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Load bearing capacity of minimal invasive direct and indirect veneers bonded to maxillary incisors with severe wear: effect of preparation design and material type


Ernst, Oliver; Müller, Pascal; Özcan, Mutlu (2018). Load bearing capacity of minimal invasive direct and indirect veneers bonded to maxillary incisors with severe wear: effect of preparation design and material type. Journal of Adhesion Science and Technology, 32(11):1151-1164.

Abstract

This study evaluated the load bearing capacity of direct and indirect veneers vs. full-coverage crowns and classified the failure types after fracture load. Sound human maxillary incisors (N = 108, n = 12 per group) were randomly divided into nine groups to receive one of the following restoration types: Group 1: Intact tooth, Group 2: Direct resin composite, Group 3: Lingual: Indirect composite veneer, Labial: Ceramic veneer, Lingual overlap: Ceramic, Group 4: Lingual: Indirect composite, Labial: Ceramic, Lingual overlap: Indirect composite, Group 5: Lingual: Direct composite, Labial: Ceramic, Group 6: Lingual: Ceramic, Labial: Ceramic, Group 7: Feldspathic ceramic crown, Group 8: Metal-ceramic Crown, Group 9: Lithium disilicate crown. Teeth were prepared simulating the erosion/wear conditions in each group. After cementing, the specimens were stored in distilled water at 37 °C for 2 months and then loaded to failure from the lingual surface at 105° inclination in the Universal Testing Machine (1 mm/min). Failure types were classified as irreparable or repairable. Data were analyzed using one-way ANOVA, Sheffe and Bonneferroni tests (α = 0.05). Mean fracture strength (N) of Groups 1, 4, 8, and 9 (558 ± 278 – 880 ± 319) were significantly higher than those of other groups (348 ± 101–421 ± 162) (p < 0.05). Lingual veneering with direct/indirect resin composite or ceramic did not significantly affect the results (p > 0.05) but lingual overlap with indirect composite increased the results (p < 0.05). Group 1, 2, 4 and 5 presented more repairable failures. Restoration of eroded teeth could best be achieved with direct composite veneer at the lingual and ceramic veneer on the labial surface.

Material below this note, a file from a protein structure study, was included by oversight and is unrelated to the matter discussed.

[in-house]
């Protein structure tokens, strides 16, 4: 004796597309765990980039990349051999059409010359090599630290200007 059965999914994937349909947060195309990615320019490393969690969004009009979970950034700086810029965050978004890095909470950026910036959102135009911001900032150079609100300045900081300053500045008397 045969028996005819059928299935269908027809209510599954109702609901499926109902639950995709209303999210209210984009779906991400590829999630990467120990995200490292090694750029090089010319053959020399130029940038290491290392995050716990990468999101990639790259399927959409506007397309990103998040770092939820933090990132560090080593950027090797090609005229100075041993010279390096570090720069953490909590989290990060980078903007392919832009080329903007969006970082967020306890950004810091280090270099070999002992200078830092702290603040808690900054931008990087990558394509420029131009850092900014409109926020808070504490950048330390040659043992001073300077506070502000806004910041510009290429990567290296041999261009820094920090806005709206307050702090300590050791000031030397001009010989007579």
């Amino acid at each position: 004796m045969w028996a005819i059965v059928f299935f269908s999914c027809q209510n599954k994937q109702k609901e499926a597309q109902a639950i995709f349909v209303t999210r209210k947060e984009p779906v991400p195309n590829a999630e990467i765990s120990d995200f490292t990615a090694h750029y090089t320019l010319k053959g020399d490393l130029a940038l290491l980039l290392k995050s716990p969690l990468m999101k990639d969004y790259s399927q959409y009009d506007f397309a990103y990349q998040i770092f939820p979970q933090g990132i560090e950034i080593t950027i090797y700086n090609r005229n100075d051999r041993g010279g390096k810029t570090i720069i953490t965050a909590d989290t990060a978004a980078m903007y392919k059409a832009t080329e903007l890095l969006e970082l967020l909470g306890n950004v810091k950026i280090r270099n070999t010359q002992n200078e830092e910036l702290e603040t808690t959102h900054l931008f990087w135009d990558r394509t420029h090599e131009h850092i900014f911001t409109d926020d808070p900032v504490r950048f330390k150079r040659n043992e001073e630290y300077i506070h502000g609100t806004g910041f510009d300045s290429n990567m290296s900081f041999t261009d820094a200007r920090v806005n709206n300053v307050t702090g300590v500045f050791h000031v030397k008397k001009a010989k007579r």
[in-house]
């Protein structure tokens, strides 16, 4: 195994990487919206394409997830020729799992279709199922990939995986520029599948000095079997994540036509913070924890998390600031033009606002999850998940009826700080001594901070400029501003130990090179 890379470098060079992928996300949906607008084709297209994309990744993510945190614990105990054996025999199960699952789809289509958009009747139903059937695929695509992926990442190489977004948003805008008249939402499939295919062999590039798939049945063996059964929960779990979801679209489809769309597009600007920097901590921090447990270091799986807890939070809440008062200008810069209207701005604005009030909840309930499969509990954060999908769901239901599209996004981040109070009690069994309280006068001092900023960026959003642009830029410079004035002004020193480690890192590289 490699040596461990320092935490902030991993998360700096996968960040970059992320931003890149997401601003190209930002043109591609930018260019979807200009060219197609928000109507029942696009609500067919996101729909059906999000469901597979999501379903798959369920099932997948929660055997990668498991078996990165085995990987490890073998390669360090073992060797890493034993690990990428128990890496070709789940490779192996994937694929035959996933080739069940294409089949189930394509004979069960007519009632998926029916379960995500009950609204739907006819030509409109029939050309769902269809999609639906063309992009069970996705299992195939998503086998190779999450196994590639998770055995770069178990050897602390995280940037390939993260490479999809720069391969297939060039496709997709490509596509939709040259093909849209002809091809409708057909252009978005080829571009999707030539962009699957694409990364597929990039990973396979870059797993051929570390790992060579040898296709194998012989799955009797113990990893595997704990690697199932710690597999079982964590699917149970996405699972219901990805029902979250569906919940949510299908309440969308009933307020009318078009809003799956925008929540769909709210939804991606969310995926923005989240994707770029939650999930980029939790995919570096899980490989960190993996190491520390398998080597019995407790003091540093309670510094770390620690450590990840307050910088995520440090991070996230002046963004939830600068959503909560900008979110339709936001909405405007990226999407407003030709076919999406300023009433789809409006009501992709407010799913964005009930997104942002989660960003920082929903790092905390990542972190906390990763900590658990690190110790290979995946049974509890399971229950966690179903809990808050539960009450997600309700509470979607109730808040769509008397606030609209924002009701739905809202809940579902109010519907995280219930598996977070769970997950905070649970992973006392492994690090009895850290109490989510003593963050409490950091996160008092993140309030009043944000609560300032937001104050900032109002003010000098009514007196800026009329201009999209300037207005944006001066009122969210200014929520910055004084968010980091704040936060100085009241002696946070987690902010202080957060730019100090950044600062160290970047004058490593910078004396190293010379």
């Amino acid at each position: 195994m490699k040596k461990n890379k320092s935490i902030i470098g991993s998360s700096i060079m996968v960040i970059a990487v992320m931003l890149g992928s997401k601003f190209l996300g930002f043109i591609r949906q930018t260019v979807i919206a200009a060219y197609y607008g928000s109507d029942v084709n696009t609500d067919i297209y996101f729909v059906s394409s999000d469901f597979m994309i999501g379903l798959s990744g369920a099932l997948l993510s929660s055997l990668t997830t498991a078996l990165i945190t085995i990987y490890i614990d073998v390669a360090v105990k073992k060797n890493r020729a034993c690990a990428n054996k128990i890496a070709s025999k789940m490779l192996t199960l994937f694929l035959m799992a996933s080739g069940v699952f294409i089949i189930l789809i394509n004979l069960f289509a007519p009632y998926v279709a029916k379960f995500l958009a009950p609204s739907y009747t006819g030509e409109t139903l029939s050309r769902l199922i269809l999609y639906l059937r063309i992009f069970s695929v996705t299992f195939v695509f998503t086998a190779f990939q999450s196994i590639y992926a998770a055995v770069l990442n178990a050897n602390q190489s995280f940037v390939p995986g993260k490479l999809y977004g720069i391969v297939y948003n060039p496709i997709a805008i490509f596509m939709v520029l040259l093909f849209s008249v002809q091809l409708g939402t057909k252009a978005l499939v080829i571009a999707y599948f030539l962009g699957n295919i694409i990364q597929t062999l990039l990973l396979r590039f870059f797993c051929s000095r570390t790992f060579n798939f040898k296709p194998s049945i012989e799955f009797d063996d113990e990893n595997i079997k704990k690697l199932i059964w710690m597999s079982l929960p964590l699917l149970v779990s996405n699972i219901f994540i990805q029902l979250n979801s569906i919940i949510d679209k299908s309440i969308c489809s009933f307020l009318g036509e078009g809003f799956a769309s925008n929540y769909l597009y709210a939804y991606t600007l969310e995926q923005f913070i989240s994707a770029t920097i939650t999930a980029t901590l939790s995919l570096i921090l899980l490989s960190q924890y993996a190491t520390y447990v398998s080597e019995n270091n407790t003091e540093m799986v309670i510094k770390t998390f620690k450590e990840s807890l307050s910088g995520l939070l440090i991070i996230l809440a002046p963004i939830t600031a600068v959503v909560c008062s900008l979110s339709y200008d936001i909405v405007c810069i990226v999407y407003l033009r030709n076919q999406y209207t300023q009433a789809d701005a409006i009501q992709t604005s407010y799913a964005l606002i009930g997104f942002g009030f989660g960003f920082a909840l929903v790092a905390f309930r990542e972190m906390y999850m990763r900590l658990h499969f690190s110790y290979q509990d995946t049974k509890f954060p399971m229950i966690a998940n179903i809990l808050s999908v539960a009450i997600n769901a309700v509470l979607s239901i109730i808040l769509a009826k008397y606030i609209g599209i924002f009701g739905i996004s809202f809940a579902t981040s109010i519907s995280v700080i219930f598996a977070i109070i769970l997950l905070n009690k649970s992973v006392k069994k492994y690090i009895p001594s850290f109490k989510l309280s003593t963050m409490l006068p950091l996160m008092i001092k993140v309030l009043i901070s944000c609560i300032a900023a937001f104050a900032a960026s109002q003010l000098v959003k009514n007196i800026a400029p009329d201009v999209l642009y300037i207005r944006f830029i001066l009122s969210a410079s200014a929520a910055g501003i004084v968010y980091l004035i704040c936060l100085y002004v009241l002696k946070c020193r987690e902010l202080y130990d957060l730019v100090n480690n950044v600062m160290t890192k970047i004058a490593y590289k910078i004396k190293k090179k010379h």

Abstract

This study evaluated the load bearing capacity of direct and indirect veneers vs. full-coverage crowns and classified the failure types after fracture load. Sound human maxillary incisors (N = 108, n = 12 per group) were randomly divided into nine groups to receive one of the following restoration types: Group 1: Intact tooth, Group 2: Direct resin composite, Group 3: Lingual: Indirect composite veneer, Labial: Ceramic veneer, Lingual overlap: Ceramic, Group 4: Lingual: Indirect composite, Labial: Ceramic, Lingual overlap: Indirect composite, Group 5: Lingual: Direct composite, Labial: Ceramic, Group 6: Lingual: Ceramic, Labial: Ceramic, Group 7: Feldspathic ceramic crown, Group 8: Metal-ceramic Crown, Group 9: Lithium disilicate crown. Teeth were prepared simulating the erosion/wear conditions in each group. After cementing, the specimens were stored in distilled water at 37 °C for 2 months and then loaded to failure from the lingual surface at 105° inclination in the Universal Testing Machine (1 mm/min). Failure types were classified as irreparable or repairable. Data were analyzed using one-way ANOVA, Sheffe and Bonneferroni tests (α = 0.05). Mean fracture strength (N) of Groups 1, 4, 8, and 9 (558 ± 278 – 880 ± 319) were significantly higher than those of other groups (348 ± 101–421 ± 162) (p < 0.05). Lingual veneering with direct/indirect resin composite or ceramic did not significantly affect the results (p > 0.05) but lingual overlap with indirect composite increased the results (p < 0.05). Group 1, 2, 4 and 5 presented more repairable failures. Restoration of eroded teeth could best be achieved with direct composite veneer at the lingual and ceramic veneer on the labial surface.

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Additional indexing

Item Type:Journal Article, refereed, original work
Communities & Collections:04 Faculty of Medicine > Center for Dental Medicine > Clinic of Reconstructive Dentistry
Dewey Decimal Classification:610 Medicine & health
Scopus Subject Areas:Physical Sciences > General Chemistry
Physical Sciences > Mechanics of Materials
Physical Sciences > Surfaces and Interfaces
Physical Sciences > Surfaces, Coatings and Films
Physical Sciences > Materials Chemistry
Language:English
Date:3 June 2018
Deposited On:25 Jan 2019 15:24
Last Modified:29 Jul 2020 09:28
Publisher:Taylor & Francis
ISSN:0169-4243
Additional Information:This is an Accepted Manuscript of an article published by Taylor & Francis in Journal of Adhesion Science and Technology on 26 Nov 2017, available online: http://wwww.tandfonline.com/10.1080/01694243.2017.1407388
OA Status:Green
Publisher DOI:https://doi.org/10.1080/01694243.2017.1407388

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